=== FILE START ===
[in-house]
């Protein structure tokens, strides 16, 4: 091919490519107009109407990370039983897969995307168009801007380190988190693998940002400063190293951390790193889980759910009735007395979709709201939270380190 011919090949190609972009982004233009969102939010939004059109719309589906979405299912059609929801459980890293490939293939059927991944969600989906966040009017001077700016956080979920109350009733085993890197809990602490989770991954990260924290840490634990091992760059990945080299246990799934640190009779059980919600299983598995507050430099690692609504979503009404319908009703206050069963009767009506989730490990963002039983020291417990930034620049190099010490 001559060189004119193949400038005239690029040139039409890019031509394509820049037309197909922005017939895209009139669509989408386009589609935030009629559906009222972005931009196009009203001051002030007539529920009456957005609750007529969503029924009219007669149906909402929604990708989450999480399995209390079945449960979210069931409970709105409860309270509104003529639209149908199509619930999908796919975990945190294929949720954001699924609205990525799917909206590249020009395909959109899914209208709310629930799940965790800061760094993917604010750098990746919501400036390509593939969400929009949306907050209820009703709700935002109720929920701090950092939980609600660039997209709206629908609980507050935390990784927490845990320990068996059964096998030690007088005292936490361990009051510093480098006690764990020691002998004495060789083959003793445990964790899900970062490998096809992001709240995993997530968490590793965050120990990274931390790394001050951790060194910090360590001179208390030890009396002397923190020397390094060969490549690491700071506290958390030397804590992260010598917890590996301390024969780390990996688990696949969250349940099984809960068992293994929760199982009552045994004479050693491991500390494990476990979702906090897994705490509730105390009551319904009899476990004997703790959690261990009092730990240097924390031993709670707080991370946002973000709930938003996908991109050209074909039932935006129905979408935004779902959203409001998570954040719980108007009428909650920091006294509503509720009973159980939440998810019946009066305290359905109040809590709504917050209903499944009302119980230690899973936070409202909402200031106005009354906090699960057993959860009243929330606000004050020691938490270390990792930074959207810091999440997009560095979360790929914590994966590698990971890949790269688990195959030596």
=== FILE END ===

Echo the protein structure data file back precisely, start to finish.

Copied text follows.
[in-house]
């Protein structure tokens, strides 16, 4: 091919490519107009109407990370039983897969995307168009801007380190988190693998940002400063190293951390790193889980759910009735007395979709709201939270380190 011919090949190609972009982004233009969102939010939004059109719309589906979405299912059609929801459980890293490939293939059927991944969600989906966040009017001077700016956080979920109350009733085993890197809990602490989770991954990260924290840490634990091992760059990945080299246990799934640190009779059980919600299983598995507050430099690692609504979503009404319908009703206050069963009767009506989730490990963002039983020291417990930034620049190099010490 001559060189004119193949400038005239690029040139039409890019031509394509820049037309197909922005017939895209009139669509989408386009589609935030009629559906009222972005931009196009009203001051002030007539529920009456957005609750007529969503029924009219007669149906909402929604990708989450999480399995209390079945449960979210069931409970709105409860309270509104003529639209149908199509619930999908796919975990945190294929949720954001699924609205990525799917909206590249020009395909959109899914209208709310629930799940965790800061760094993917604010750098990746919501400036390509593939969400929009949306907050209820009703709700935002109720929920701090950092939980609600660039997209709206629908609980507050935390990784927490845990320990068996059964096998030690007088005292936490361990009051510093480098006690764990020691002998004495060789083959003793445990964790899900970062490998096809992001709240995993997530968490590793965050120990990274931390790394001050951790060194910090360590001179208390030890009396002397923190020397390094060969490549690491700071506290958390030397804590992260010598917890590996301390024969780390990996688990696949969250349940099984809960068992293994929760199982009552045994004479050693491991500390494990476990979702906090897994705490509730105390009551319904009899476990004997703790959690261990009092730990240097924390031993709670707080991370946002973000709930938003996908991109050209074909039932935006129905979408935004779902959203409001998570954040719980108007009428909650920091006294509503509720009973159980939440998810019946009066305290359905109040809590709504917050209903499944009302119980230690899973936070409202909402200031106005009354906090699960057993959860009243929330606000004050020691938490270390990792930074959207810091999440997009560095979360790929914590994966590698990971890949790269688990195959030596």